Hobbes: A Biography (review)

Journal of the History of Philosophy 37 (4):680-681 (1999)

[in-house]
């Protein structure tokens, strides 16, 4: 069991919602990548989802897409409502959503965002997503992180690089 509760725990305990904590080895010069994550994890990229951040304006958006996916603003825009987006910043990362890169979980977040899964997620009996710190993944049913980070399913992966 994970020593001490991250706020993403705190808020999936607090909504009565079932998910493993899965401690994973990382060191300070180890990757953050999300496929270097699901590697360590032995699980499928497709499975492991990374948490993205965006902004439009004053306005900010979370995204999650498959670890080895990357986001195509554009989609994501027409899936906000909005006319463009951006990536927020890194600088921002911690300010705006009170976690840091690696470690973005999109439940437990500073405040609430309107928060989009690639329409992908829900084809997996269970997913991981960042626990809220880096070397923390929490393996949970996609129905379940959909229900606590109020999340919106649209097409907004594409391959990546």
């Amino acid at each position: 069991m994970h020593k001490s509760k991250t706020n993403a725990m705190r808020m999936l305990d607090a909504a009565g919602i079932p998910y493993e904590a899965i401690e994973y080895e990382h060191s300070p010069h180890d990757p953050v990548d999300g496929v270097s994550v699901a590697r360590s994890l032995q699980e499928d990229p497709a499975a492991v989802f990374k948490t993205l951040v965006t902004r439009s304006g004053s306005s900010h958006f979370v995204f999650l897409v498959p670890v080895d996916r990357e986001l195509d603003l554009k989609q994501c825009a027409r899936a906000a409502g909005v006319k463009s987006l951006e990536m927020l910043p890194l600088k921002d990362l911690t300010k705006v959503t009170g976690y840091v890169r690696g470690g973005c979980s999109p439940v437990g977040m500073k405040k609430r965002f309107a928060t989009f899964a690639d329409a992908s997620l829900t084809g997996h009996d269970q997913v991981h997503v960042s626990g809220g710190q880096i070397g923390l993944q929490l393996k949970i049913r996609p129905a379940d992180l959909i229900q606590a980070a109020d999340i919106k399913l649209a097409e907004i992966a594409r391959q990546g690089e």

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In lieu of an abstract, here is a brief excerpt of the content:Reviewed by:Hobbes: A Biography by A. P. MartinichMartin HarveyA. P. Martinich. Hobbes: A Biography. Cambridge: Cambridge University Press, 1999. Pp. xxxii + 384. Cloth, $34.95.In his most recent biography of Hobbes, A. P. Martinich informs the reader that he is “here to praise Hobbes, not to bury his theory”—a task which the author accomplishes with a great deal of literary dexterity (233). The work is chronological in structure with each of the eleven chapters devoted to a specific period in Hobbes’s intellectual and personal development. The reader receives an in depth and well wrought treatment of Hobbes’s earliest years in Malmesbury, including a thorough discussion of his dissolute father and his tutelage in the classics under Robert Latimer. Martinich also goes into detail concerning Hobbes’s student life at Oxford, his lifelong relationship with the Cavendishes, Hobbes’s participation in the Great Tew Circle as well as his decade long exile in France and ultimate return to England. Hobbes’s later years, particularly his fruitless disputes with the Royal Society, are also admirably chronicled.Interwoven with the above is a detailed overview of most of Hobbes’s major and minor works, from his translation of Thucydides in 1629 to Behemoth, published in 1679. Martinich pays close attention to Hobbes’s foundational works in philosophy, particularly The Elements of Law, Leviathan, and De Corpore. The author provides a clear and concise introduction to all facets of Hobbes’s philosophical system and spends time explaining what Hobbes took his project to be; namely the construction of a tripartite Elementa Philosophiae devoted, respectively, to metaphysics/physics, psychology and ethics/politics (118–9). The critical exegesis of Anti-White is exceptional, providing as it does an excellent conceptual backdrop to Hobbes’s mature and considered philosophy of science as found in De Corpore. As such, Hobbes’s philosophical corpus is presented, rightly I believe, as a continuum, by no means seamless perhaps, but nonetheless exhibiting at base a considerable amount of theoretical integrity.As is well known, Hobbes was quite the cantankerous character engaging in numerous professional and, ultimately, personal rows with the great minds of his time. Hobbes’s acrimonious wranglings with René Descartes, Thomas White, Bishop Bramhall, Robert Filmer, Robert Boyle, Seth Ward, and John Wallis all receive their due. The comically churlish debate between Hobbes and Descartes is especially well presented. [End Page 680]Stylistically, Martinich adopts a somewhat pithy approach (e.g., William Cavendish is described as follows: “It was not that Cavendish was unprincipled; rather, his principle was opportunism.” [20]) which, for the most part, is quite successful in keeping the reader’s attention, even when complex philosophical ideas are being conveyed. The work, much to Martinich’s credit, is also punctuated with numerous amusing tidbits such as his listing of the oral exam questions which Hobbes and his fellow students adequately had to answer in order to receive their B.A., e.g., “Whether a new inundation of water [over the whole earth] would be a greater catastrophe than all of it freezing” (13). Hobbes would be happy to know that things haven’t changed all that much.Substantively, a few points are in order. First, as one might expect, Martinich spends a great deal of time discussing Hobbes’s theological views and he is at great pains to paint Hobbes as a committed Calvinist (137–43; see Martinich’s The Two Gods of Leviathan [Cambridge: Cambridge University Press, 1992]) for a fuller discussion of this issue. In all fairness, the author readily admits that his reading is a minority interpretation, but this being the case perhaps more time should have been devoted to discussing the received view, i.e., that Hobbes, if he is not an atheist, is at most a deist and not a theist. Second, Martinich portrays Hobbes’s sovereign as wholly absolute, unfettered not only by the civil, but the natural law as well. While quite correct in maintaining that the sovereign, since he or she (or they), is not subject to civil law, it does not follow that Hobbes necessarily believes that “whatever the sovereign says is law” (50). Indeed, in Chapter XXVI of Leviathan Hobbes...



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